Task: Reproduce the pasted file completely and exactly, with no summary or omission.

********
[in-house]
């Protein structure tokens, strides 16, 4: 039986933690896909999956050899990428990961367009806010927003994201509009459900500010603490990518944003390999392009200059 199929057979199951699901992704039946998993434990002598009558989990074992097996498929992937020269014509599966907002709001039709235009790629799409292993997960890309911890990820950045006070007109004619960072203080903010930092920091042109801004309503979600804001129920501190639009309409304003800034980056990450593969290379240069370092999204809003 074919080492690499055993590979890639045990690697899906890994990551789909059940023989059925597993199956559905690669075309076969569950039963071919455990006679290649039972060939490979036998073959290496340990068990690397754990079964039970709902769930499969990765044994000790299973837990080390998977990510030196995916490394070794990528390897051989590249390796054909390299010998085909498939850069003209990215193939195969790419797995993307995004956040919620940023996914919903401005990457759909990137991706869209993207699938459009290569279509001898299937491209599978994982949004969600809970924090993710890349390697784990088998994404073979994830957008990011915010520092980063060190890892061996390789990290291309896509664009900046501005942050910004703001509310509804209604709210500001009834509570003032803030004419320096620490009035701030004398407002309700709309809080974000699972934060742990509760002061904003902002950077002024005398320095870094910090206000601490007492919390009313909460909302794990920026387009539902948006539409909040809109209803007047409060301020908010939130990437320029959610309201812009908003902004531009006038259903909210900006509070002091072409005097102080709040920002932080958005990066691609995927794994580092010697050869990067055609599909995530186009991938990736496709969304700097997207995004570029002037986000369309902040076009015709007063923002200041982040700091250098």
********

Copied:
[in-house]
């Protein structure tokens, strides 16, 4: 039986933690896909999956050899990428990961367009806010927003994201509009459900500010603490990518944003390999392009200059 199929057979199951699901992704039946998993434990002598009558989990074992097996498929992937020269014509599966907002709001039709235009790629799409292993997960890309911890990820950045006070007109004619960072203080903010930092920091042109801004309503979600804001129920501190639009309409304003800034980056990450593969290379240069370092999204809003 074919080492690499055993590979890639045990690697899906890994990551789909059940023989059925597993199956559905690669075309076969569950039963071919455990006679290649039972060939490979036998073959290496340990068990690397754990079964039970709902769930499969990765044994000790299973837990080390998977990510030196995916490394070794990528390897051989590249390796054909390299010998085909498939850069003209990215193939195969790419797995993307995004956040919620940023996914919903401005990457759909990137991706869209993207699938459009290569279509001898299937491209599978994982949004969600809970924090993710890349390697784990088998994404073979994830957008990011915010520092980063060190890892061996390789990290291309896509664009900046501005942050910004703001509310509804209604709210500001009834509570003032803030004419320096620490009035701030004398407002309700709309809080974000699972934060742990509760002061904003902002950077002024005398320095870094910090206000601490007492919390009313909460909302794990920026387009539902948006539409909040809109209803007047409060301020908010939130990437320029959610309201812009908003902004531009006038259903909210900006509070002091072409005097102080709040920002932080958005990066691609995927794994580092010697050869990067055609599909995530186009991938990736496709969304700097997207995004570029002037986000369309902040076009015709007063923002200041982040700091250098």